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Greenwich Teen Writes Book To Tell Tale Of Endangered Black Rhinos

Greenwich teen Jack Jones and Zimbabwe illustrator Jacqui Taylor sign copies of "Chizi's Tale" for young fans.
Greenwich teen Jack Jones and Zimbabwe illustrator Jacqui Taylor sign copies of "Chizi's Tale" for young fans. Photo Credit: Casey Donahue
Jones and the Wenham family, who took Chizi in and are raising him to release him back into the wild.
Jones and the Wenham family, who took Chizi in and are raising him to release him back into the wild. Photo Credit: Casey Donahue
Kids got a chance to have their faces painted at the launch party for "Chizi's Tale" at Tudor Investment Campus in Greenwich Sunday.
Kids got a chance to have their faces painted at the launch party for "Chizi's Tale" at Tudor Investment Campus in Greenwich Sunday. Photo Credit: Casey Donahue
A large inflatable rhino was set up to celebrate the launch of "Chizi's Tale."
A large inflatable rhino was set up to celebrate the launch of "Chizi's Tale." Photo Credit: Casey Donahue

GREENWICH, Conn. -- Greenwich teenager Jack Jones has been traveling to Africa every summer since he was a young child, which inspired him to write a children's book about his newest friend there: Chizi, the black rhino.

Chizi is a 2-year-old rhino who was discovered abandoned in Zimbabwe by two park rangers. Park Ranager Colin Wenham took Chizi home with him. He, his wife and two children have been raising Chizi until he is old enough to be released back into the wild.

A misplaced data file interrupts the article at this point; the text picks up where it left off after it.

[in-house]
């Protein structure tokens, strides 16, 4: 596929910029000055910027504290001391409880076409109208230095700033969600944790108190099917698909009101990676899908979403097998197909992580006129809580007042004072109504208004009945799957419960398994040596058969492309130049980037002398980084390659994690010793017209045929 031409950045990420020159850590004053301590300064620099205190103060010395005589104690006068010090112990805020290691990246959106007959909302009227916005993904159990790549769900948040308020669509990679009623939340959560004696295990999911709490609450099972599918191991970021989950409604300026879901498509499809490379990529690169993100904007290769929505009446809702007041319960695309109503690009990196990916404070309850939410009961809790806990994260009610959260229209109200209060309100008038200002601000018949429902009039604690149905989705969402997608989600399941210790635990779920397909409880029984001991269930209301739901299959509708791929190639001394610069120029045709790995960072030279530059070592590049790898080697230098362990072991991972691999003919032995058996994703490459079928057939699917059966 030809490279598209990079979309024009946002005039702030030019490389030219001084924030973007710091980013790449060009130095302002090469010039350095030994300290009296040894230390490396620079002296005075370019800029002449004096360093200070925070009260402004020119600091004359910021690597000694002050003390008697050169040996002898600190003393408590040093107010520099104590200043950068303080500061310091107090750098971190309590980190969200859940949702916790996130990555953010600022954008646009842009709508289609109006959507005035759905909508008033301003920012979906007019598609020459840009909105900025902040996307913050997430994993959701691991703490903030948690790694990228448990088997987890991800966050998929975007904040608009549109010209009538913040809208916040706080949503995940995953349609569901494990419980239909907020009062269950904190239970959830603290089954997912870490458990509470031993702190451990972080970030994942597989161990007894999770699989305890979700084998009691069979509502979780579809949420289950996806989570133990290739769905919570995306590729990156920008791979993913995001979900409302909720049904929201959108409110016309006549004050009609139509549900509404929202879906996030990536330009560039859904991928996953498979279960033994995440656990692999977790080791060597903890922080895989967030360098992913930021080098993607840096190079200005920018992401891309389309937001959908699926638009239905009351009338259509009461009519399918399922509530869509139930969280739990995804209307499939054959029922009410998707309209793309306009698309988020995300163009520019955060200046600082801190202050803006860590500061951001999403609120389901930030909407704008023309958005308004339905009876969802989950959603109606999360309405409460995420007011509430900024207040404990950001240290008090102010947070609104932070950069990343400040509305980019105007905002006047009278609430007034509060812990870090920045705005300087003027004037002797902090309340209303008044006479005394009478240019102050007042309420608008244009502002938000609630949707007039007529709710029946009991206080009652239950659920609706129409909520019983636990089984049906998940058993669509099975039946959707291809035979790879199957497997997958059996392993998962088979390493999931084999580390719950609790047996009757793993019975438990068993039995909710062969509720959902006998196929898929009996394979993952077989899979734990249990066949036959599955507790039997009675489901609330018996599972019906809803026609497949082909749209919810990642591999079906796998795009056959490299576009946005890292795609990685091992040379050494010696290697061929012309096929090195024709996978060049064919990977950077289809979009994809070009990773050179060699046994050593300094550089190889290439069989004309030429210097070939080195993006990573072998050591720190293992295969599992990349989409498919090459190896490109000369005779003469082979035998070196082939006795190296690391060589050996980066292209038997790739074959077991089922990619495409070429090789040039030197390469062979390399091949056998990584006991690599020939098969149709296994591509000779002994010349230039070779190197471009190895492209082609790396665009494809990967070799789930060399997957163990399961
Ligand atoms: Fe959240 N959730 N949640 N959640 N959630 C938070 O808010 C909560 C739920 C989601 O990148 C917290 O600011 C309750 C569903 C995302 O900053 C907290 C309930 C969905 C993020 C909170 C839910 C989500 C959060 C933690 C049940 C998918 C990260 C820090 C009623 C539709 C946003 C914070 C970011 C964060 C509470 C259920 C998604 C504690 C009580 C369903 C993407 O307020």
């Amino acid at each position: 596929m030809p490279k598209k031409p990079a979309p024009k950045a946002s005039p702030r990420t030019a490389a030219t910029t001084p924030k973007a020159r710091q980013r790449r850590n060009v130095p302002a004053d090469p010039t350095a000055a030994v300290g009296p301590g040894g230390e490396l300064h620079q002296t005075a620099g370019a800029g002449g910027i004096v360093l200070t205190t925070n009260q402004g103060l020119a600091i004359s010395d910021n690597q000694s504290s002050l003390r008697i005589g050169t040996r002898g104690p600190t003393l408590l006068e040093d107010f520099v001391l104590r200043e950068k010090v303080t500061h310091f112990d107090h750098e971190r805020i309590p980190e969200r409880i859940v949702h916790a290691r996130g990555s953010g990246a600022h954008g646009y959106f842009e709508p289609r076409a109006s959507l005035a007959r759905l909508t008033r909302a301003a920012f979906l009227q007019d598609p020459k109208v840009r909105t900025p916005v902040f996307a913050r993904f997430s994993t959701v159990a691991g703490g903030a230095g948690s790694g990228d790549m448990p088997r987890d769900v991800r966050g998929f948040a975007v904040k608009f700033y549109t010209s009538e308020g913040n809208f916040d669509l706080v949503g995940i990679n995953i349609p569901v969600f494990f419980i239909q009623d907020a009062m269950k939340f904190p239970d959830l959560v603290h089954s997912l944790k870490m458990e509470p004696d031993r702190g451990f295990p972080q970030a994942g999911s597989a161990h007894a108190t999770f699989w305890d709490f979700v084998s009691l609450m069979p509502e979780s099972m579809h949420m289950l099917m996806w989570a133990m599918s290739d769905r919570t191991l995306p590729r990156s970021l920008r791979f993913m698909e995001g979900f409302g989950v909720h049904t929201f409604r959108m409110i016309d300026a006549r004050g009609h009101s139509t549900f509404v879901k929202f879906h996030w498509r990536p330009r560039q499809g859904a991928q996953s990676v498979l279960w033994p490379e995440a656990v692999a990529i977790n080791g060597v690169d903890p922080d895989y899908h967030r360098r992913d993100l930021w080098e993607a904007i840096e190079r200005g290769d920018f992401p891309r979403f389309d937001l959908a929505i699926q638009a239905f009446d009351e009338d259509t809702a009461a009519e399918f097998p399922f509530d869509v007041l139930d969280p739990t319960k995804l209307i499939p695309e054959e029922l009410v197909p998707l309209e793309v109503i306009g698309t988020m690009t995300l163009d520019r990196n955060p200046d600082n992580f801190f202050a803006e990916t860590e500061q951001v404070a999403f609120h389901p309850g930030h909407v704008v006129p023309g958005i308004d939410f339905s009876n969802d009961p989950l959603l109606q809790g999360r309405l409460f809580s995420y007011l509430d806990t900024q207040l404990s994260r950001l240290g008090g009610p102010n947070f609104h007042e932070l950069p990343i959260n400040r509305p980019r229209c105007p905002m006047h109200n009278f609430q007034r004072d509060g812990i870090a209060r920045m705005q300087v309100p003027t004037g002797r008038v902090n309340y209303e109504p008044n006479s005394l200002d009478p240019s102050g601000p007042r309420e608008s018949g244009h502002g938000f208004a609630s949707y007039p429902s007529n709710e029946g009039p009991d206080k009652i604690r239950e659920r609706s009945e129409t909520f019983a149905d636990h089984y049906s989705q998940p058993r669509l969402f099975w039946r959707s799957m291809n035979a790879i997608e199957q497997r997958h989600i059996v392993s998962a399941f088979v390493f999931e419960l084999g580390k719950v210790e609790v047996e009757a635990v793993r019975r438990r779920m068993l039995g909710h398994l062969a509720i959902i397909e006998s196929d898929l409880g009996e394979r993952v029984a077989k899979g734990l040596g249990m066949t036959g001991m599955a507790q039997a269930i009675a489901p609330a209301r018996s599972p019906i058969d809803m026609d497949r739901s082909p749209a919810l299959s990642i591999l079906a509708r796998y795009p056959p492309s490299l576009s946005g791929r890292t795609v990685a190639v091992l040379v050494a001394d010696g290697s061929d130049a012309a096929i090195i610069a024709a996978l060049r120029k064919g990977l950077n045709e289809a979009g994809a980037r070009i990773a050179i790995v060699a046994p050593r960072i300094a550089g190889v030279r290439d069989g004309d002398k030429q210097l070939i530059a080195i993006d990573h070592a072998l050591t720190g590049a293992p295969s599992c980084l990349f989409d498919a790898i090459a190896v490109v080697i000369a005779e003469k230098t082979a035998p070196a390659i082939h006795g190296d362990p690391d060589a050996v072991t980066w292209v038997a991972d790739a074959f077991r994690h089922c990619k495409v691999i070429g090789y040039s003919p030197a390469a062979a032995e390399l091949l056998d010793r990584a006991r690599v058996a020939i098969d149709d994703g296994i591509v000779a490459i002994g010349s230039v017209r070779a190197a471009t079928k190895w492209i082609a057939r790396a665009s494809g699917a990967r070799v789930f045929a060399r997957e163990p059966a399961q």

Jones is a senior at Brunswick High School who has known the Wenham family his whole life. When they told him about Chizi's story, he decided to write a children's book about the animal, "Chizi's Tale: The True Story of an Orphaned Black Rhino."

The book is illustrated by Zimbabwean Jacqui Taylor, and all proceeds from sales will benefit the organization Tusk, which helps endangered species in Africa.

"My two main goals are to raise funds for Tusk and raise awareness about this great organization," Jones said.

He spent about a year writing the book. Although it was difficult, Jones said he was passionate about the subject and wanted children to hear the story and to learn about endangered black rhinos.

"I thought that since children are the future generation, the best way to get the message out is to give it to the children. That way, as they get older, they can realize the plight of the black rhino and figure out the best way to help."

The book was released earlier this month, and Jones and friends celebrated the publishing with a launch party at the Tudor Investment campus in Greenwich on Sunday. The event featured a reading of the book and a question and answer period with the Wenham family, who traveled from Zimbabwe to help celebrate. It also featured book signing, face painting, games for kids and ways for people to help out Tusk.

Jones, the son of billionaire Sonia and Paul Tudor Jones, said that writing the book was an amazing experience, though he isn't sure if writing children's books is something he wants to pursue full-time.

"Right now I'm focused on raising awareness. I love writing," he said. Jones is also taking classes on environmental conservation, and wants to continue to help out endangered rhinos.

Tusk was founded in 1990 and works in 18 countries in Africa to protect endangered species, with a particular focus on elephants, rhinos and lions. The organization raises money to protect the animals, as well as the communities of people who live alongside the wildlife.

"We try to keep or focus on communities and educational aspects," said Lydia Rouse, an executive assistant for Tusk. "We find that a lot of conservation-based projects recognize that the future of wildlife depends on people."

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